Parties That Can File a Wrongful Death Lawsuit in California
When a loved one passes away, the grief can be devastating.
Yet when someone dies because of another party’s negligence, emotional anguish over the loss of a loved one frequently is accompanied with anger and frustration.
If another party’s careless or reckless act caused the death of a close family member, it is important to speak with a wrongful death California attorney.
Our wrongful death attorneys can help you learn more about options that may be available to you for filing a wrongful death lawsuit California.
Are you able to file a wrongful death claim? At Starpoint LC, Attorneys at Law, we know how tough it is to consider the legal side of your loved one’s death, but we also want to make sure that you are able to hold the responsible party accountable and to obtain the financial compensation you deserve.
If you are considering filing a wrongful death lawsuit, you should begin by learning more about who can sue for wrongful death in California and whether you are eligible to file a claim.
Who Can File a Wrongful Death Suit in California?
California’s wrongful death law (California Code of Civ. Proc. §§ 377.10-377.62) governs wrongful death claims in the statute, including who can file a wrongful death suit. Under § 377.60, the following surviving parties connected to the decedent are eligible to file a wrongful death lawsuit in California:
- Personal representative;
- Domestic partner;
- Lineal descendants of a deceased child or children;
- Party who would be entitled to the property of the decedent by intestate succession;
- Party who was dependent on the decedent;
- Putative spouse;
- Children of the putative spouse;
- Parents; and/or
- Minor, even if unrelated to the decedent, who resided in the decedent’s household and was dependent on the decedent for one-half or more of the minor’s support.
Understanding the Definitions of Parties Who Are Eligible to File a Wrongful Death Claim in California
Some of these terms listed above can be confusing. For example, one of the parties that the statute identifies as having a right to file a wrongful death lawsuit is an “issue of deceased children,” which we have defined above as the lineal descendants of a deceased child or children of the decedent. What does this mean in practice? For example, if the decedent (the person at the center of the wrongful death lawsuit) had an adult child who also had children, and then that adult child died at some point in the past, one of the children of that adult child could be eligible to file a wrongful death claim.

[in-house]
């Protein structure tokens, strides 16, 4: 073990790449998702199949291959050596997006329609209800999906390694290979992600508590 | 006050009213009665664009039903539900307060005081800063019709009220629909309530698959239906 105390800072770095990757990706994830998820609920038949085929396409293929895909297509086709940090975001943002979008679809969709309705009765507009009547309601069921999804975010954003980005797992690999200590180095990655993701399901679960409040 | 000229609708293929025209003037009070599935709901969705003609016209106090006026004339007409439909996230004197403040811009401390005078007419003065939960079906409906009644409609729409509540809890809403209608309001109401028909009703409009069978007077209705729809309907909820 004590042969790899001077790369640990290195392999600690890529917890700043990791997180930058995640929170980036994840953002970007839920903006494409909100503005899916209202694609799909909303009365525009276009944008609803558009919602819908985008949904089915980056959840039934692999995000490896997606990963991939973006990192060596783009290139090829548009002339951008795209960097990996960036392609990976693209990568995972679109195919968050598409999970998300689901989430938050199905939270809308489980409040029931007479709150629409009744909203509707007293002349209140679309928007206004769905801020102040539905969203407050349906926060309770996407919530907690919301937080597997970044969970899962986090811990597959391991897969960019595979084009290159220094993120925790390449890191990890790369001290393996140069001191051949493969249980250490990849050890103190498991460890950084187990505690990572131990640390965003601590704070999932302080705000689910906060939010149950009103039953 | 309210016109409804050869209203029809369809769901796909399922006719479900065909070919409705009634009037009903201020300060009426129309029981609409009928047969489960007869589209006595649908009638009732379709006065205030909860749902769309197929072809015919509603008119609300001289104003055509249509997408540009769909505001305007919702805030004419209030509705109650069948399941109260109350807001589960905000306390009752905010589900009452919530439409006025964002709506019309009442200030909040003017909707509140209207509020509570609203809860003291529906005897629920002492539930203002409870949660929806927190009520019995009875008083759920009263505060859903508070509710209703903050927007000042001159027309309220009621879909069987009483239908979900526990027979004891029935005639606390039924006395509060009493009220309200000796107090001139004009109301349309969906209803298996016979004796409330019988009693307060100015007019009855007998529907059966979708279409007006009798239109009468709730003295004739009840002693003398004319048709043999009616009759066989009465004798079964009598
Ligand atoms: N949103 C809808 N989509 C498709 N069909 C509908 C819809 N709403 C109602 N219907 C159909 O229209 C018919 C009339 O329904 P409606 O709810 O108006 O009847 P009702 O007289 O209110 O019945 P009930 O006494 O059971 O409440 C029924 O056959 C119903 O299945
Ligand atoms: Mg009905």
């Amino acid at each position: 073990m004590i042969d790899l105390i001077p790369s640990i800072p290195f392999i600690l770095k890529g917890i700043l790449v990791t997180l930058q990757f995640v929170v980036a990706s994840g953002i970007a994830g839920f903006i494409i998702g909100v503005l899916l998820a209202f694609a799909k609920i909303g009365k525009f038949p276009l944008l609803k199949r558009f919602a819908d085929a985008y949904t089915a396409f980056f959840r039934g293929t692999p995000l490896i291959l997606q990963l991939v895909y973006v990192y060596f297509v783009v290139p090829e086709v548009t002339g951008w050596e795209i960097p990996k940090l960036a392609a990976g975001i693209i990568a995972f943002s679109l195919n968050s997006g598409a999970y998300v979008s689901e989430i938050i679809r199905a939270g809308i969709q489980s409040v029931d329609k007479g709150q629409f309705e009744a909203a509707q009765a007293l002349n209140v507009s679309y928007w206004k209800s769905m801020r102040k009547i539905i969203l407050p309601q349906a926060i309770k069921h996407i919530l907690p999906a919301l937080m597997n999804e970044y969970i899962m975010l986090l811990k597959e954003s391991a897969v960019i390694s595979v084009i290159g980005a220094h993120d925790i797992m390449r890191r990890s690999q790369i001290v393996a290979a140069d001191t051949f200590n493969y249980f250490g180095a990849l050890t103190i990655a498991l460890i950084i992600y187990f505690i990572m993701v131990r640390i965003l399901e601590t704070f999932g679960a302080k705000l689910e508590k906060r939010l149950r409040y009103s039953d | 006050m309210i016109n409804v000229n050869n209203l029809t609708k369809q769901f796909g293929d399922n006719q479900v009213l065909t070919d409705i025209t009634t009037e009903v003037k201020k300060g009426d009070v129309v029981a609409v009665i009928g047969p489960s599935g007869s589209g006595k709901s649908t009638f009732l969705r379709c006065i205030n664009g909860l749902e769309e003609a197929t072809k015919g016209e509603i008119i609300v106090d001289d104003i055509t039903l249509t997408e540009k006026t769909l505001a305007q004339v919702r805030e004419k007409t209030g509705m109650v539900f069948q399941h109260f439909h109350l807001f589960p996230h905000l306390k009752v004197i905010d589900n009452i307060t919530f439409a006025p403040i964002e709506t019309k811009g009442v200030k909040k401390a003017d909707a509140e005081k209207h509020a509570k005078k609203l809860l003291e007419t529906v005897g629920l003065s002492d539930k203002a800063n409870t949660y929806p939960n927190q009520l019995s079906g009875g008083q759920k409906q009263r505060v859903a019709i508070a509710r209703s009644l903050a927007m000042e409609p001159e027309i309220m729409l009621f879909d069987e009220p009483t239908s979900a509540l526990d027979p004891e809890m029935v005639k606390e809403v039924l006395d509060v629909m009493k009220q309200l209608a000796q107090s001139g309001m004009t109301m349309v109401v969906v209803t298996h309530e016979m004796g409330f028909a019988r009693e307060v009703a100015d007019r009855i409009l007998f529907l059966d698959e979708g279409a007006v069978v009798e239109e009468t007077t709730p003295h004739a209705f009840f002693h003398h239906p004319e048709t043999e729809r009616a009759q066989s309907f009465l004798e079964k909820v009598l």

The statute also identifies a putative spouse as a party who may be eligible to file a wrongful death lawsuit, but what is a putative spouse under California law? The statute specifically defines a putative spouse as “the surviving spouse of a void or voidable marriage who is found by the court to have believed in good faith that the marriage to the decedent was valid.”
For example, the decedent may have married Party A several decades ago and separated from Party A later on. The decedent and Party A never officially got divorced, but the decedent nonetheless married Party B without informing Party B about Party A’s existence. Since the decedent already was married, the decedent could not legally marry Party B.
Thus, the marriage would have been invalid. However, since Party B believed that she actually was lawfully married to the decedent, Party B likely would be an example of a putative spouse.
Another term that may be confusing is a party who would be eligible to inherit from the decedent through intestate succession. Intestate succession is a term that refers to the passage of a decedent’s property if the decedent dies without a valid will.
Often, when a person dies as a result of another party’s negligence, that person will die intestate if they have not planned ahead by executing a will. Any party who would be eligible to inherit property based on California’s laws of intestate succession is permitted to file a wrongful death lawsuit under California law.
How about a personal representative of the deceased? This term—the “personal representative” of the deceased—is a term that many states use to refer to a party who represents the deceased in a wrongful death lawsuit. In most cases, if one of the parties specifically listed in the statute is not able to file a lawsuit, a personal representative may be someone who serves as executor of the decedent’s estate, or another interested party.
Contact a California Wrongful Death Attorney
If you have questions about filing a wrongful death lawsuit or want to know whether you are eligible to file a claim, you should talk with a California wrongful death lawyer as soon as possible. Contact Starpoint LC, Attorneys at Law today.